This might all become moot if the counter offer is substantially above the 1.1 million offered by the city.
    Some things not brought up in the comments from the meetings are other costs. Besides the $100,000 for studies there are cost to demo the building and make a park or build something else like a visitors center. This could drive cost up by $500,000. If it is made into a park it is off the tax records so we lose more money. Lets not purchase the site and work on the present important issues.

  6. Ms. Fraley-Monillas;
    While I understand that the Council position is fraught with stresses and difficult decisions, it does not justify labeling anyone who opposes you as a “naysayer”. Take a look at credentials, if you wish. Naysayers are not knee deep in school fundraising events, community building projects and meetings, economic development meetings, and other groups and causes that serve to move our City forward.
    My opposition to this purchase has nothing to do with personalities. I don’t care about elections, I don’t care about who said what about whom. I care about the future of this City.
    1. You have no plan
    2. You have no money
    3. You have no plan on where you’re going to get the money
    4. You have no plan for what you’ll do if you get the money

    What you’re seeing is not public opposition to the Council. What you’re seeing is public outrage at the spending of large amounts of money without due diligence or public input prior to the obligation of funds. As I recall, at the 4/20 Council meeting, one Council member demonstrated almost complete ignorance of the details of what money had been obligated, and under what terms, despite having cast a vote for it only four days prior. This does not inspire confidence in the public.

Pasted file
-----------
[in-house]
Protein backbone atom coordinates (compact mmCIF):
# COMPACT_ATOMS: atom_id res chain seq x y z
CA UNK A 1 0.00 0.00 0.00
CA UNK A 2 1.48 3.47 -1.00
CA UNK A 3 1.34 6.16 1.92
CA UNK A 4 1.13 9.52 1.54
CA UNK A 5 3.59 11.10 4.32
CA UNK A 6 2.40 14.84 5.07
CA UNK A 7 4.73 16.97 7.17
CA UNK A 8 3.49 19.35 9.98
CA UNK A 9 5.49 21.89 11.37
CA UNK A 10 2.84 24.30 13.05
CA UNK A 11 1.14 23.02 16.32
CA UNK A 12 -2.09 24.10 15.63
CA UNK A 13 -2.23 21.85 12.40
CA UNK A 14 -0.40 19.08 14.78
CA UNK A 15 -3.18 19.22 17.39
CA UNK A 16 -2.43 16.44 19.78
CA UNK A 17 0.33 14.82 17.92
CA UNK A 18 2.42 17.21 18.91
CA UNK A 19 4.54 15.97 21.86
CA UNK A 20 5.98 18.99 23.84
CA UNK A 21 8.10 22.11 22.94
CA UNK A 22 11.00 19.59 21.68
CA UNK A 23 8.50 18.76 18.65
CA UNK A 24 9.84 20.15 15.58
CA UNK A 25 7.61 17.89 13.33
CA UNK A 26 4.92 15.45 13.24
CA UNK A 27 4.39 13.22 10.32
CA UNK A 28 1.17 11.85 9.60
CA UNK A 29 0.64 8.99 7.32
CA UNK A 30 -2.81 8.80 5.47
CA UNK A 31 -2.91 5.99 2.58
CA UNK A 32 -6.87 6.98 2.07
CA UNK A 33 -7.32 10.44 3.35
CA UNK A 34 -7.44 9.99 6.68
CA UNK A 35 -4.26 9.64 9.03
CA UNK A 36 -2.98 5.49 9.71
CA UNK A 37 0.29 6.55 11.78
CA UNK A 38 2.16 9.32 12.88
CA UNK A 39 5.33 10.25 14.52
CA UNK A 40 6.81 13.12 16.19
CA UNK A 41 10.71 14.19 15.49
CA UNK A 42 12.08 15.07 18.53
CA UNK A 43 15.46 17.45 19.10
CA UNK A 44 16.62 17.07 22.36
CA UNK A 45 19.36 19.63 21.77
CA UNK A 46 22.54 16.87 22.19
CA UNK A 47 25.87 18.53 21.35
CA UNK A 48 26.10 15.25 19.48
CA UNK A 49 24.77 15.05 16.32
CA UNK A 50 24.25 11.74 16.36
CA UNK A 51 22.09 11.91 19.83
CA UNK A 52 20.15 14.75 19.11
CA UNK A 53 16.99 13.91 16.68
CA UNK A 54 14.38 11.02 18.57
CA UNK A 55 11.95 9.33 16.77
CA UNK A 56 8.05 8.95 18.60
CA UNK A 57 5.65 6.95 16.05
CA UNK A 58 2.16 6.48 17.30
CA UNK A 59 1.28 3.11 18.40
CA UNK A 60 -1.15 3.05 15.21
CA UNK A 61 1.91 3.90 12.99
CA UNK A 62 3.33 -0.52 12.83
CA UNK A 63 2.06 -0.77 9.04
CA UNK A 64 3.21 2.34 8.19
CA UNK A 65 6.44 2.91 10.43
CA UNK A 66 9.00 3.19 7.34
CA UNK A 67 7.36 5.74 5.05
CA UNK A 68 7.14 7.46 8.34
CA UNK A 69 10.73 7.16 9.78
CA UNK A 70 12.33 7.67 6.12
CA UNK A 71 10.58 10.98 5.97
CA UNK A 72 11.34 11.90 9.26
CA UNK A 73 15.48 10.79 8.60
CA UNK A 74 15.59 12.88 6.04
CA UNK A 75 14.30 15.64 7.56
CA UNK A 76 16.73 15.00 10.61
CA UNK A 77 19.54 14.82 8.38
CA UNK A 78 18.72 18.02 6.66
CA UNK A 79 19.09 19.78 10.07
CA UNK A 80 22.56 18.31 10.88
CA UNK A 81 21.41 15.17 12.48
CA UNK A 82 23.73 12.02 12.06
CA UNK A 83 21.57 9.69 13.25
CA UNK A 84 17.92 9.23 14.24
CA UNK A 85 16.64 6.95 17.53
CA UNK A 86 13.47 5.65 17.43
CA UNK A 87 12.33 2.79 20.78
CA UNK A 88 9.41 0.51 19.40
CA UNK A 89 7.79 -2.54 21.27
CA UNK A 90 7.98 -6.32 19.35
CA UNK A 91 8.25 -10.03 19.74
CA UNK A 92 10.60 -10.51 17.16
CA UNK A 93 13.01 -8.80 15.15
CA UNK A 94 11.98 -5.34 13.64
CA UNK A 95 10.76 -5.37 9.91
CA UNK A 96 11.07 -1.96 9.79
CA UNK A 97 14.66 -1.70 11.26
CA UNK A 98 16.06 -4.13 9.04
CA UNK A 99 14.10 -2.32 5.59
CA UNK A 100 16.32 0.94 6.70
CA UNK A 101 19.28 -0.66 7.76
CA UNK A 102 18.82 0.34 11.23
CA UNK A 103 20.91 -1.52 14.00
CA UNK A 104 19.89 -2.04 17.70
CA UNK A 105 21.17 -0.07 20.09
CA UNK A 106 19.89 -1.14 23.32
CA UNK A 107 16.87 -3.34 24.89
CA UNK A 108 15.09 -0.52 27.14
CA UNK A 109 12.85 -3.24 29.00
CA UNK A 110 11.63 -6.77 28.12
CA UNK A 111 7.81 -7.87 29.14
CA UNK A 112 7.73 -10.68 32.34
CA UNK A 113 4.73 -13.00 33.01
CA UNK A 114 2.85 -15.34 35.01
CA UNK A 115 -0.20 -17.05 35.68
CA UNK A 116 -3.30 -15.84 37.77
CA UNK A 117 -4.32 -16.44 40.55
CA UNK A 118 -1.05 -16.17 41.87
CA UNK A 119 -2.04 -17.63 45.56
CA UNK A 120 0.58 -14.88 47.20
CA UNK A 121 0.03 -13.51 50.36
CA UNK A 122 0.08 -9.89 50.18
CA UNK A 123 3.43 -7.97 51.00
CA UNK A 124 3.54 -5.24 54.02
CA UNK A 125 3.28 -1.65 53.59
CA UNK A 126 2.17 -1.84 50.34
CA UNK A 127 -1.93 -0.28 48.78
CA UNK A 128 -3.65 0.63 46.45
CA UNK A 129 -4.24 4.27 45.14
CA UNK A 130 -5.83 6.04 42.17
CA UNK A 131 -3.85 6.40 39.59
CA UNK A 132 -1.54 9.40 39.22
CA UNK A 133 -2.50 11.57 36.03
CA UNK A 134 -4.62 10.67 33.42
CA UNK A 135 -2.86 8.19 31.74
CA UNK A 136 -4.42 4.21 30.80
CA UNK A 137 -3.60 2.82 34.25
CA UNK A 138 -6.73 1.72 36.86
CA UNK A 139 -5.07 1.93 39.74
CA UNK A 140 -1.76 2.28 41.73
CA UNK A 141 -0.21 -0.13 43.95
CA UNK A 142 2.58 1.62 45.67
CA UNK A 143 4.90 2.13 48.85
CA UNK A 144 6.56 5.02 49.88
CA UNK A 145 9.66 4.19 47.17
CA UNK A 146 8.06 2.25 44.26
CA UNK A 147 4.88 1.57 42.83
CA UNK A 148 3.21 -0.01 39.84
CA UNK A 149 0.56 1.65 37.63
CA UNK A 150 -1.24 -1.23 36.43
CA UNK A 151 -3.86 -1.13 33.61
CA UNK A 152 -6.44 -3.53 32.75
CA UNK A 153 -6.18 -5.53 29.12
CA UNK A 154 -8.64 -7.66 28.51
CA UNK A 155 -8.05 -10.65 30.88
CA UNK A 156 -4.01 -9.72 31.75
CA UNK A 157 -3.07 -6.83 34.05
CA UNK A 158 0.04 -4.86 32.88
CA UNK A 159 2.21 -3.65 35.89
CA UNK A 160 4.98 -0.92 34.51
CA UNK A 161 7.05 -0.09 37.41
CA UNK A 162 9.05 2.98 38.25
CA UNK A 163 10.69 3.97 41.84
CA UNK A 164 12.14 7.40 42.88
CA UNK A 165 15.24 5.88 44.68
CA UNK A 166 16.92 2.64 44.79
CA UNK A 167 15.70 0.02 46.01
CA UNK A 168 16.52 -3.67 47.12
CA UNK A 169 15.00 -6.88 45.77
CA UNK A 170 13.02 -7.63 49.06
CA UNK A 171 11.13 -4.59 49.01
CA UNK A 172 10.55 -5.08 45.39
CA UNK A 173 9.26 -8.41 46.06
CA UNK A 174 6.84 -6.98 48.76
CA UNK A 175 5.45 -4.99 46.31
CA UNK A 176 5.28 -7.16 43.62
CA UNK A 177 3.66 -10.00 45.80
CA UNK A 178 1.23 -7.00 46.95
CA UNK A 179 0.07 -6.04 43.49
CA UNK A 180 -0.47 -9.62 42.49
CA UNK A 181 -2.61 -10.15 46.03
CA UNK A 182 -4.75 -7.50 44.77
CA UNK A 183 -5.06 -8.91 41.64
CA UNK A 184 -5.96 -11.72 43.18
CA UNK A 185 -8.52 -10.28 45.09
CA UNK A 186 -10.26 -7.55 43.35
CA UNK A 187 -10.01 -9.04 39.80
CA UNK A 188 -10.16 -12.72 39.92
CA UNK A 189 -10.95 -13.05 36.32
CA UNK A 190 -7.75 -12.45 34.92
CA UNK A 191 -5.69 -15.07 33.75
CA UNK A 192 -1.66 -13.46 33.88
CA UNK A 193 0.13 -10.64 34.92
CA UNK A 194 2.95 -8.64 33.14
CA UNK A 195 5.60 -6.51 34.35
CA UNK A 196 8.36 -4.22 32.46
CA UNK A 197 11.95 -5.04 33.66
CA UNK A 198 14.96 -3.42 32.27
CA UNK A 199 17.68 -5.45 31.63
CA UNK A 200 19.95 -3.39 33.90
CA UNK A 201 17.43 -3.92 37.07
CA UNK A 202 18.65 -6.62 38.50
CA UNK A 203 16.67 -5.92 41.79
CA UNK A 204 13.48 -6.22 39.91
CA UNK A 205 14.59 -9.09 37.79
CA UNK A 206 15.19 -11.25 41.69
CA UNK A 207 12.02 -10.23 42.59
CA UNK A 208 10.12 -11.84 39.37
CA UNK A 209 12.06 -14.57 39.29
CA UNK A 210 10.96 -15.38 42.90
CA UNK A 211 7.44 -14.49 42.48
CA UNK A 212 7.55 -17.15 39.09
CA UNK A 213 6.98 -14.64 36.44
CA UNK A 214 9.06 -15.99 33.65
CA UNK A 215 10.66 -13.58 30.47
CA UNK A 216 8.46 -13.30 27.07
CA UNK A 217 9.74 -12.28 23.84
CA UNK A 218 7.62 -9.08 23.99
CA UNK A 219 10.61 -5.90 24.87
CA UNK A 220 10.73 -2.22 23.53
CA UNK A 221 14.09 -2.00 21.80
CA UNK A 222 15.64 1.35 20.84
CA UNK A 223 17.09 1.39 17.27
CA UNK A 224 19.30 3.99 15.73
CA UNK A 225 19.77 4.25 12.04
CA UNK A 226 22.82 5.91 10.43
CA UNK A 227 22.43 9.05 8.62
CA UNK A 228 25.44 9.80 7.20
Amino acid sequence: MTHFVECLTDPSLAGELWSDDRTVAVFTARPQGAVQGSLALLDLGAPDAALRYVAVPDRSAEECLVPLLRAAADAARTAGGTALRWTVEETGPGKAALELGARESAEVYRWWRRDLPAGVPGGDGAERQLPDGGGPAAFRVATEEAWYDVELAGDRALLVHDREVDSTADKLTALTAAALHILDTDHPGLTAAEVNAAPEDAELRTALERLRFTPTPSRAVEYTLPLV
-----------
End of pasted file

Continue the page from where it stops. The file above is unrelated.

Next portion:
I am part of the public. I understand that the Council has a lot on its plate. I propose that you follow the threads of vision laid out in your first few sessions, and work more closely with the Economic Development Commission, vice trying to shoot from the hip with large investments.

    Finally, you owe it to the public to be clear about financial matters, such as the state of the budget. When you imply that taking millions from the City coffers, and removing real estate from the tax rolls, will somehow NOT affect the rest of the City budget, you are suggesting that either the public is very gullible, or that you do not understand how City finances work.

    The Finance Committee is having an emergency meeting on Monday, 5/3, at 1pm, in City Hall, 3rd floor, Fourtner Room, to discuss levy options. Not to discuss whether to have a levy, but rather, how to structure it. Asking for additional funds from the citizens in a deep recession, while also tacking on another million or two in unplanned expenditures, is hardly a recipe for inspiring confidence.

  7. The council met this AM and voted 4 to 1 to counter the bank’s counter offer to the city’s $1.1M offer. The bank had countered because they wanted to shorten up the city’s due dilligence period-as I understand it, nothing to do with price.

    I believe that the city’s latest offer has the $1.1M contigent upon the city receiving an appraisal that supports that price. If that’s the case, then the city has unwittingly made an offer that the bank will not accept. Allegedly the bank has an other offer just below the $1.1M. If that’s the case, then they will take that offer because they know that the city will not get an appraisal that supports a price of $1.1M.

    What this all comes down to is that we no longer have a city council that represents the vast majority of Edmonds citizens, since they have chosen to totally discount the overwhelming oppostion to the city purchasing this property.